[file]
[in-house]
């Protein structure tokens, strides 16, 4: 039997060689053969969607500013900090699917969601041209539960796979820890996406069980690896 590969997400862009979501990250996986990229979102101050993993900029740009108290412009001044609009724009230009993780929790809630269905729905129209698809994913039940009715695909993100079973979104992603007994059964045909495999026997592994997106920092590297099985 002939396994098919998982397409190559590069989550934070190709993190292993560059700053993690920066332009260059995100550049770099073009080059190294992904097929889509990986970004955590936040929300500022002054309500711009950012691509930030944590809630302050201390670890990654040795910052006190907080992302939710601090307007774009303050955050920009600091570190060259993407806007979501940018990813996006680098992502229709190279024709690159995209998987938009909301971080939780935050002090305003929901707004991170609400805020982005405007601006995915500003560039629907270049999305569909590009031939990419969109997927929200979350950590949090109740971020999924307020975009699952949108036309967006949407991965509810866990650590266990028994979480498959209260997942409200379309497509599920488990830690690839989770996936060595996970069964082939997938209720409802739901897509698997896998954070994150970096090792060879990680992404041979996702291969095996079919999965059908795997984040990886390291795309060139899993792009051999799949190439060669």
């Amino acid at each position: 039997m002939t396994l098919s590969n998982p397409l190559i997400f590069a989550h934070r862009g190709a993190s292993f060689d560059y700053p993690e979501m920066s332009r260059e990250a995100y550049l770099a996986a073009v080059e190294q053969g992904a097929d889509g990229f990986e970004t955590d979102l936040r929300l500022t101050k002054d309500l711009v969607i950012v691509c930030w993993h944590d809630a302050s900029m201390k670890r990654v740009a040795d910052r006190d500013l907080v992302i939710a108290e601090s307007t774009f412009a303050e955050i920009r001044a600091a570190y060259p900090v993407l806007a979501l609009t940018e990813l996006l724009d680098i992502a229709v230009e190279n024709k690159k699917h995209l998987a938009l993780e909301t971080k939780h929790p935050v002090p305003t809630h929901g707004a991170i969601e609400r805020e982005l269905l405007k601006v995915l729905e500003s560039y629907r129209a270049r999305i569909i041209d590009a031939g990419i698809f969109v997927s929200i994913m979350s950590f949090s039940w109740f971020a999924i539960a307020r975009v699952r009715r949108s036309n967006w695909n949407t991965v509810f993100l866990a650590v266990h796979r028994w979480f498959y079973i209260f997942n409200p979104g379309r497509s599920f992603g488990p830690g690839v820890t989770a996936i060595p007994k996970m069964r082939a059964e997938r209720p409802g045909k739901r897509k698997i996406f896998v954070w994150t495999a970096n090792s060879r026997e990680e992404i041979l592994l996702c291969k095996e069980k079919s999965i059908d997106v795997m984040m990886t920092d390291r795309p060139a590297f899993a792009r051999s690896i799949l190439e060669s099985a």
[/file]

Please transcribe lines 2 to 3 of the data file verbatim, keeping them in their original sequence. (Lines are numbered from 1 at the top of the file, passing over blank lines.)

């Protein structure tokens, strides 16, 4: 039997060689053969969607500013900090699917969601041209539960796979820890996406069980690896 590969997400862009979501990250996986990229979102101050993993900029740009108290412009001044609009724009230009993780929790809630269905729905129209698809994913039940009715695909993100079973979104992603007994059964045909495999026997592994997106920092590297099985 002939396994098919998982397409190559590069989550934070190709993190292993560059700053993690920066332009260059995100550049770099073009080059190294992904097929889509990986970004955590936040929300500022002054309500711009950012691509930030944590809630302050201390670890990654040795910052006190907080992302939710601090307007774009303050955050920009600091570190060259993407806007979501940018990813996006680098992502229709190279024709690159995209998987938009909301971080939780935050002090305003929901707004991170609400805020982005405007601006995915500003560039629907270049999305569909590009031939990419969109997927929200979350950590949090109740971020999924307020975009699952949108036309967006949407991965509810866990650590266990028994979480498959209260997942409200379309497509599920488990830690690839989770996936060595996970069964082939997938209720409802739901897509698997896998954070994150970096090792060879990680992404041979996702291969095996079919999965059908795997984040990886390291795309060139899993792009051999799949190439060669």
């Amino acid at each position: 039997m002939t396994l098919s590969n998982p397409l190559i997400f590069a989550h934070r862009g190709a993190s292993f060689d560059y700053p993690e979501m920066s332009r260059e990250a995100y550049l770099a996986a073009v080059e190294q053969g992904a097929d889509g990229f990986e970004t955590d979102l936040r929300l500022t101050k002054d309500l711009v969607i950012v691509c930030w993993h944590d809630a302050s900029m201390k670890r990654v740009a040795d910052r006190d500013l907080v992302i939710a108290e601090s307007t774009f412009a303050e955050i920009r001044a600091a570190y060259p900090v993407l806007a979501l609009t940018e990813l996006l724009d680098i992502a229709v230009e190279n024709k690159k699917h995209l998987a938009l993780e909301t971080k939780h929790p935050v002090p305003t809630h929901g707004a991170i969601e609400r805020e982005l269905l405007k601006v995915l729905e500003s560039y629907r129209a270049r999305i569909i041209d590009a031939g990419i698809f969109v997927s929200i994913m979350s950590f949090s039940w109740f971020a999924i539960a307020r975009v699952r009715r949108s036309n967006w695909n949407t991965v509810f993100l866990a650590v266990h796979r028994w979480f498959y079973i209260f997942n409200p979104g379309r497509s599920f992603g488990p830690g690839v820890t989770a996936i060595p007994k996970m069964r082939a059964e997938r209720p409802g045909k739901r897509k698997i996406f896998v954070w994150t495999a970096n090792s060879r026997e990680e992404i041979l592994l996702c291969k095996e069980k079919s999965i059908d997106v795997m984040m990886t920092d390291r795309p060139a590297f899993a792009r051999s690896i799949l190439e060669s099985a």